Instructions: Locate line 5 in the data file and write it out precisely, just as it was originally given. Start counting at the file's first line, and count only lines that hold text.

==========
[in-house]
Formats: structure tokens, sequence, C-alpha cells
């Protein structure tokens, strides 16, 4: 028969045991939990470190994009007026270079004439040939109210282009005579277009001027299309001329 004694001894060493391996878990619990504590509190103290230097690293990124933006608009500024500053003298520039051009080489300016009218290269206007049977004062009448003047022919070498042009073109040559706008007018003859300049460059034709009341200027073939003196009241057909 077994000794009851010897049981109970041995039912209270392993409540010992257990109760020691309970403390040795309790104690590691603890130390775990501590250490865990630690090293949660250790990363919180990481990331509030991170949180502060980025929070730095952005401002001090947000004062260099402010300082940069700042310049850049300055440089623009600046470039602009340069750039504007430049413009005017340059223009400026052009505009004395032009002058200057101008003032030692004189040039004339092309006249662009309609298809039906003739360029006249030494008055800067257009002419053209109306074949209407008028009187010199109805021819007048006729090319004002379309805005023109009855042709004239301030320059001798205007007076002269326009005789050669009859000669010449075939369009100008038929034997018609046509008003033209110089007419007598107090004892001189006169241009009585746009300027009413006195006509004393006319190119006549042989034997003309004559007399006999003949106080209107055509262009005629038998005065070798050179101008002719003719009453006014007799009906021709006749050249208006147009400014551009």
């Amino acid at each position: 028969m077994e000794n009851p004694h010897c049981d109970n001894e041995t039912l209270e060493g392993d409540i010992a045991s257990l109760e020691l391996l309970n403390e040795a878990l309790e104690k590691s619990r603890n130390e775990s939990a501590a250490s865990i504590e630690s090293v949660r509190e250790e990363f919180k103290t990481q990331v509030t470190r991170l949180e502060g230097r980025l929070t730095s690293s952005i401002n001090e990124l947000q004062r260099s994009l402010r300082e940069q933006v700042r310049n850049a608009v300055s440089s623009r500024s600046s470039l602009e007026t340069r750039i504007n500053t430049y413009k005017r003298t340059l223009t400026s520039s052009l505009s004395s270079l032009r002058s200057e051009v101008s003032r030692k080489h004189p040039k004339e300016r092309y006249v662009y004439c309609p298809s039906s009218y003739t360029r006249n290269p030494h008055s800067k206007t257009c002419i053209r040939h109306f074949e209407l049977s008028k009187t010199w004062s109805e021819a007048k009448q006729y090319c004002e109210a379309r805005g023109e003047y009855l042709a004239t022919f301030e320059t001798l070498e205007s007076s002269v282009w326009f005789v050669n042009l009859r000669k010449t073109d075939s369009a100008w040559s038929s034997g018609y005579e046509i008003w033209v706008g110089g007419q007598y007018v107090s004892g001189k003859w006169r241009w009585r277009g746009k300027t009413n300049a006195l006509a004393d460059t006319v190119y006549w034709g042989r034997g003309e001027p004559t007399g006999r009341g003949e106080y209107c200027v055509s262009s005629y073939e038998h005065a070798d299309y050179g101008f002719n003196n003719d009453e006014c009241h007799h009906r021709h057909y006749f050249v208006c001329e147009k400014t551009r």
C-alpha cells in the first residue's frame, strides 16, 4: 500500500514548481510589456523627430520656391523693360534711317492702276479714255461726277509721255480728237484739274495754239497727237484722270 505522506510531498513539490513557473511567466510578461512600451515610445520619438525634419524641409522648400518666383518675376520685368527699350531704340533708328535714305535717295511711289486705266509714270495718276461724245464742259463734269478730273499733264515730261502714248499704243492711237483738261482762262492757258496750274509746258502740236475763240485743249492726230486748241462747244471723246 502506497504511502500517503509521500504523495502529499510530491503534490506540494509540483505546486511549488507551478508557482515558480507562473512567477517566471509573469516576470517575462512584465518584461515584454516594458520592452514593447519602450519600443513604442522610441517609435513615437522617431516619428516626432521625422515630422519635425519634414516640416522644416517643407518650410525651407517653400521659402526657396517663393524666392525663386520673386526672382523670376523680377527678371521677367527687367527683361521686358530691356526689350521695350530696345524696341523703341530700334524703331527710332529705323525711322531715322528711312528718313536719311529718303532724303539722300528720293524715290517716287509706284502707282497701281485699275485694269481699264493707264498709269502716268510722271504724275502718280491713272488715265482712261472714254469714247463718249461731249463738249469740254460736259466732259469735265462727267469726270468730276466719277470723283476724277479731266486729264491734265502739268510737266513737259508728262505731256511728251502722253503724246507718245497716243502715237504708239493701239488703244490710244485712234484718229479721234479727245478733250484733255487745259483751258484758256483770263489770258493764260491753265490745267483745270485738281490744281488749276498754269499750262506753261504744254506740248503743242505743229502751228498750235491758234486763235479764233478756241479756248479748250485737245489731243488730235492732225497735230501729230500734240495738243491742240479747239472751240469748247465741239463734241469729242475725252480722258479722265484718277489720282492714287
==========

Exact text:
C-alpha cells in the first residue's frame, strides 16, 4: 500500500514548481510589456523627430520656391523693360534711317492702276479714255461726277509721255480728237484739274495754239497727237484722270 505522506510531498513539490513557473511567466510578461512600451515610445520619438525634419524641409522648400518666383518675376520685368527699350531704340533708328535714305535717295511711289486705266509714270495718276461724245464742259463734269478730273499733264515730261502714248499704243492711237483738261482762262492757258496750274509746258502740236475763240485743249492726230486748241462747244471723246 502506497504511502500517503509521500504523495502529499510530491503534490506540494509540483505546486511549488507551478508557482515558480507562473512567477517566471509573469516576470517575462512584465518584461515584454516594458520592452514593447519602450519600443513604442522610441517609435513615437522617431516619428516626432521625422515630422519635425519634414516640416522644416517643407518650410525651407517653400521659402526657396517663393524666392525663386520673386526672382523670376523680377527678371521677367527687367527683361521686358530691356526689350521695350530696345524696341523703341530700334524703331527710332529705323525711322531715322528711312528718313536719311529718303532724303539722300528720293524715290517716287509706284502707282497701281485699275485694269481699264493707264498709269502716268510722271504724275502718280491713272488715265482712261472714254469714247463718249461731249463738249469740254460736259466732259469735265462727267469726270468730276466719277470723283476724277479731266486729264491734265502739268510737266513737259508728262505731256511728251502722253503724246507718245497716243502715237504708239493701239488703244490710244485712234484718229479721234479727245478733250484733255487745259483751258484758256483770263489770258493764260491753265490745267483745270485738281490744281488749276498754269499750262506753261504744254506740248503743242505743229502751228498750235491758234486763235479764233478756241479756248479748250485737245489731243488730235492732225497735230501729230500734240495738243491742240479747239472751240469748247465741239463734241469729242475725252480722258479722265484718277489720282492714287